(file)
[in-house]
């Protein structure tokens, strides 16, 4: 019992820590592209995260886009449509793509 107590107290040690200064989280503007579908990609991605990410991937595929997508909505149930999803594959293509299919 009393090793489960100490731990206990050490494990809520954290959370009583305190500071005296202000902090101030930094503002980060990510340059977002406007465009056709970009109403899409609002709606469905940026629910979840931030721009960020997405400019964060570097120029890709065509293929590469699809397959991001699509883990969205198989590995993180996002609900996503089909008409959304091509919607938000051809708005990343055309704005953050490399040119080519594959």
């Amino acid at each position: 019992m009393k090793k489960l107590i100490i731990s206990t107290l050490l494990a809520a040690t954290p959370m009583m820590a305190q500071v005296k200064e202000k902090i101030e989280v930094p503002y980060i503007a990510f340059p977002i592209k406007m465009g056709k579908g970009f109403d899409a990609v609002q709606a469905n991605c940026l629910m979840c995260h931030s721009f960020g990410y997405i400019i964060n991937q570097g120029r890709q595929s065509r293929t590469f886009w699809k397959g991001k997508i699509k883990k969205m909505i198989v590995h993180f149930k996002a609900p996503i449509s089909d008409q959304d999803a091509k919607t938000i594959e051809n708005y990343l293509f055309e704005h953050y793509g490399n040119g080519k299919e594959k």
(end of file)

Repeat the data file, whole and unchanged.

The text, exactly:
[in-house]
């Protein structure tokens, strides 16, 4: 019992820590592209995260886009449509793509 107590107290040690200064989280503007579908990609991605990410991937595929997508909505149930999803594959293509299919 009393090793489960100490731990206990050490494990809520954290959370009583305190500071005296202000902090101030930094503002980060990510340059977002406007465009056709970009109403899409609002709606469905940026629910979840931030721009960020997405400019964060570097120029890709065509293929590469699809397959991001699509883990969205198989590995993180996002609900996503089909008409959304091509919607938000051809708005990343055309704005953050490399040119080519594959």
């Amino acid at each position: 019992m009393k090793k489960l107590i100490i731990s206990t107290l050490l494990a809520a040690t954290p959370m009583m820590a305190q500071v005296k200064e202000k902090i101030e989280v930094p503002y980060i503007a990510f340059p977002i592209k406007m465009g056709k579908g970009f109403d899409a990609v609002q709606a469905n991605c940026l629910m979840c995260h931030s721009f960020g990410y997405i400019i964060n991937q570097g120029r890709q595929s065509r293929t590469f886009w699809k397959g991001k997508i699509k883990k969205m909505i198989v590995h993180f149930k996002a609900p996503i449509s089909d008409q959304d999803a091509k919607t938000i594959e051809n708005y990343l293509f055309e704005h953050y793509g490399n040119g080519k299919e594959k």